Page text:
How was it determined that all children born from forbidden relations that are obligated by karet or death by the court are mamzerim. The gemara questions why we learn it all from one’s wife’s sister (that the child would be a mamzer) and not from a nidda (the child would not be a mamzer). Those born from forbidden relationship that are only a negative commandment (but not punishable by karet or death by the court are not mamzerim and a betrothal would be considered a betrothal. This is learned from a verse. Three alternative readings of that verse are brought in order to explain Rabbi Akiva’s unique opinions that the child would be a mamzer in those cases. Derivations are brought to teach that the child born from a maidservant and a non Jewish woman are considered not Jewish.
What are the rules in determining the lineage of a child? It depends on the situation – whether the betrothal was permitted or forbidden, as well as other criteria.
Abaye holds that if one witness testifies and the person himself is silent, we accept the testimony of the witness. In a case of a woman sleeping with another man, Abaye thinks it would be the same and Rava says that since it is a matter relating to sexual relations, and any matter like that needs two witnesses, one witness is not sufficient. Both Abaye and Rava bring proofs from tannaitic sources and each contests the other’s proofs. The story of the king Yannai killing all the sages except for Shimon ben Shetach is brought as the issue revolved around a suspicion relating to his mother – whether or not she had been forbidden to marry a kohen, his father and whether or not Yannai was fit to be a practicing kohen.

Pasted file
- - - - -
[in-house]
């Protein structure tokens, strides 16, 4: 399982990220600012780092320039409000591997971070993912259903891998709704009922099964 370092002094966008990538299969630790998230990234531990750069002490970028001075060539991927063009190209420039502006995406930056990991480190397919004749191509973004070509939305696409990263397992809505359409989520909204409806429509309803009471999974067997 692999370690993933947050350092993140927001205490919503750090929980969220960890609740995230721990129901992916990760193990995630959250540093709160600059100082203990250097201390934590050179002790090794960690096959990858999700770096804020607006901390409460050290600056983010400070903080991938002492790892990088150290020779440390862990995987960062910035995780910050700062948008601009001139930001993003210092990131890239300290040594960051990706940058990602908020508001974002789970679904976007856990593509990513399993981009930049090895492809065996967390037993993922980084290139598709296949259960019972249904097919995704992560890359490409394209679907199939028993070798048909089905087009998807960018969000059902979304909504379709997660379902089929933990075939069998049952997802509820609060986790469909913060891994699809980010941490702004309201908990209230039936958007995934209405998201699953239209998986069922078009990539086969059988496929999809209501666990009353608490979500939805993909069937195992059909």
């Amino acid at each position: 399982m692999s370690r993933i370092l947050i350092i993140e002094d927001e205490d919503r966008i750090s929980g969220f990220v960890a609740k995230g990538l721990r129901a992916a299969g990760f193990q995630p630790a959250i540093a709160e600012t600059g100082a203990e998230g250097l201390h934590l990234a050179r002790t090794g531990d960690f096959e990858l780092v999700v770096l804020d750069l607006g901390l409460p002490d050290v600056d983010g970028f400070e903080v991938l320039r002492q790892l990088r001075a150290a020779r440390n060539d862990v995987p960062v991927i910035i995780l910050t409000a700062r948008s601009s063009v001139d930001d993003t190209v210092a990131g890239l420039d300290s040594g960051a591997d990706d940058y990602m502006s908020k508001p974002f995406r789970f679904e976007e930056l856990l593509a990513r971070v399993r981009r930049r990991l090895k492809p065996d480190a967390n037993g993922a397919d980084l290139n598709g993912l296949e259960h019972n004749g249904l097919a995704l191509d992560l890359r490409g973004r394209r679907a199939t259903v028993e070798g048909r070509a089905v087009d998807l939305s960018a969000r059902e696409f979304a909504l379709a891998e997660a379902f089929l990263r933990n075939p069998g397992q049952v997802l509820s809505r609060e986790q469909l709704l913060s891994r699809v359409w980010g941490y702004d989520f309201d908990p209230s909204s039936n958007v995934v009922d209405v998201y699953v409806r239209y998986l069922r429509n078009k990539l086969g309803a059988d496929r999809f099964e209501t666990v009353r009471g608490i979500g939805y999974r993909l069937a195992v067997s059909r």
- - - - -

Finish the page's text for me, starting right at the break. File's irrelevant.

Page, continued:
A man who says he betroths his older daughter – if he has two sets of wives and daughters from both wives, there is a debate whether or not all of them except the youngest are considered betrothed out of doubt or only the oldest of the older group of sisters. Abaye clarifies that the debate would not apply in a case of 3 daughters all from the same mother – in that case it would be clear that the middle daughter would not be betrothed. His opinion is questioned but the questions are resolved. The mishna brings a case where either the man or the woman admits to being betrothed but the other does not. The gemara then brings an opinion that if there is only one witness to a betrothal even if both the man and woman admit to the betrothal, they are not considered betrothed. This opinion is questioned by our mishna and by other tannaitic sources but all difficulties are are resolved.
More opinions are brought who hold that one can acquire davar shela ba l’olam – something not is existence at the time. A mishna is brought about one who betroths a woman conditioned upon doing something of monetary value for her. There is a discussion in the gemara about whether the mishna is a standard case of conditional betrothal and it is a case where he also gave her an object of monetary value or is the betrothal through the value of the work he promised to do. The mishna discusses what happens if one conditions the betrothal on his father’s consent. Cases are brought where the father or the daughter say they are betrothed but don’t remember to whom. What is the difference between the two cases?